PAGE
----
ABERDEEN PROVING GROUND, Md. — Learning from the fielding of the first iteration of its modernized network kit, the U.S. Army is maturing the way it tests its tactical network.

The Army has adopted an incremental, multiyear strategy to modernize its network and deliver new capabilities to soldiers. These service plans to field new “capability sets” with upgraded technologies every two years, each one building on the last. Capability Set ‘21 focused on infantry brigades, with Capability Set ‘23 focusing on Stryker brigades and Capability Set ‘25 focused on armored brigades.

Capability Set ‘23 is expected to reach critical design review this April, which will lead to a procurement decision. To get there, the Army needs to conduct a series of tests to ensure the technologies are ready, and it’s tweaking those tests based on the lessons learned from testing and fielding Capability Set ‘21, Maj. Gen. Robert Collins, program executive officer for command, control, communications-tactical, told C4ISRNET during a visit to Aberdeen Proving Ground in Maryland Feb. 2.

One of the biggest lessons learned from the Capability Set ‘21 effort was how to set up the test in order to get better data.

“How do we instrument each one of these nodes, collect the types of traffic, whether it’s message completion, whether its demands and really characterize that,” Collins said.

The instrumentation tools will allow the Army to harvest data, synthesize it and see how it performed.

New instrumentation tools were built by the Army Command, Control, Computers, Communications, Cyber, Intelligence, Surveillance and Reconnaissance Center that allowed testers to see the entire network, which didn’t exist for Capability Set ‘21. That data allows the Army to do proper analysis and demonstration, ensuring what they’re building fits the Army’s needs.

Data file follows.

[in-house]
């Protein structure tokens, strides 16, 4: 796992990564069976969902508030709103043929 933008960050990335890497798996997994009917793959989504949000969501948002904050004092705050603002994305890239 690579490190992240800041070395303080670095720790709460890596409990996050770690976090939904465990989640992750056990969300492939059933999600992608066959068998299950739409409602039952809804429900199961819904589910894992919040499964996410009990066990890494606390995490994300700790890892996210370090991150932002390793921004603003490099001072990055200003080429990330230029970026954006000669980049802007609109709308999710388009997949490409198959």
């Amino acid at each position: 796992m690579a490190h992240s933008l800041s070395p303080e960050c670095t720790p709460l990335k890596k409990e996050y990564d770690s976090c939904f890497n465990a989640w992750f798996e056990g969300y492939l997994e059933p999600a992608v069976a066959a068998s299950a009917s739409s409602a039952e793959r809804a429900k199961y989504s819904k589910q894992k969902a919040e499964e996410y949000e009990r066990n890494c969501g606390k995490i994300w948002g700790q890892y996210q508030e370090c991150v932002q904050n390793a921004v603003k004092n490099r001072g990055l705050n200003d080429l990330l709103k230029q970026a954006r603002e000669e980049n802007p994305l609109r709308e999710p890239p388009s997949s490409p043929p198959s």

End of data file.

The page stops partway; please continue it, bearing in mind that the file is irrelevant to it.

The Army also built out robust mission threads for the technical test to see if a piece of equipment would deliver the needed network capabilities in multiple operational scenarios. Mission threads focused on the following capabilities:

  • Voice, which focused on analog and digital voice communication;
  • Situational awareness and command and control data exchange, which focused on messages and location information exchanged by various platforms;
  • Data exchanges between electronic warfare and signals intelligence tools that focused on how they pass data of various classifications across the network;
  • Call for fires, which focused on passing data from dismounted and mounted fires platforms across aspects of the network, and;
  • Point to point data exchanges;

Officials said the scenarios were critical to helping get the analysis they needed, allowing them to see how a unit fights with the network over multiple types of events from a threat perspective. Given that it was a technical test, they could inject a simulated threat, which is more difficult during an operational test where soldiers are conducting an exercise.

Test strategy

Officials said that following the critical design review, they will undertake a series of operational tests and experiments with units to inform a fielding decision involving what capabilities go to what units at what echelons. This is part of a multifaceted codified test strategy the Army is developing for its network, something it’s been criticized for not having already. While a multifaceted testing approach was used during the Capability Set ‘21 process, it’s been enhanced for Capability Set ‘23 based upon feedback from around the military, new tools and more mature technology.

“The overall strategy … is a series of operational activities that will lead up in support of the procurement and the fielding decision,” Collins said.

Developmental tests will be conducted on specific components with an eye toward interoperability and integration. Then there will be threat-based tests that include cyber and electronic warfare. These will be phased operational readiness assessments and exercises that will take place in Europe allowing the Army to understand if Capability Set ‘23 is ready to physically give to units.

A fielding decision is expected in March 2023.

Mark Pomerleau is a reporter for C4ISRNET, covering information warfare and cyberspace.

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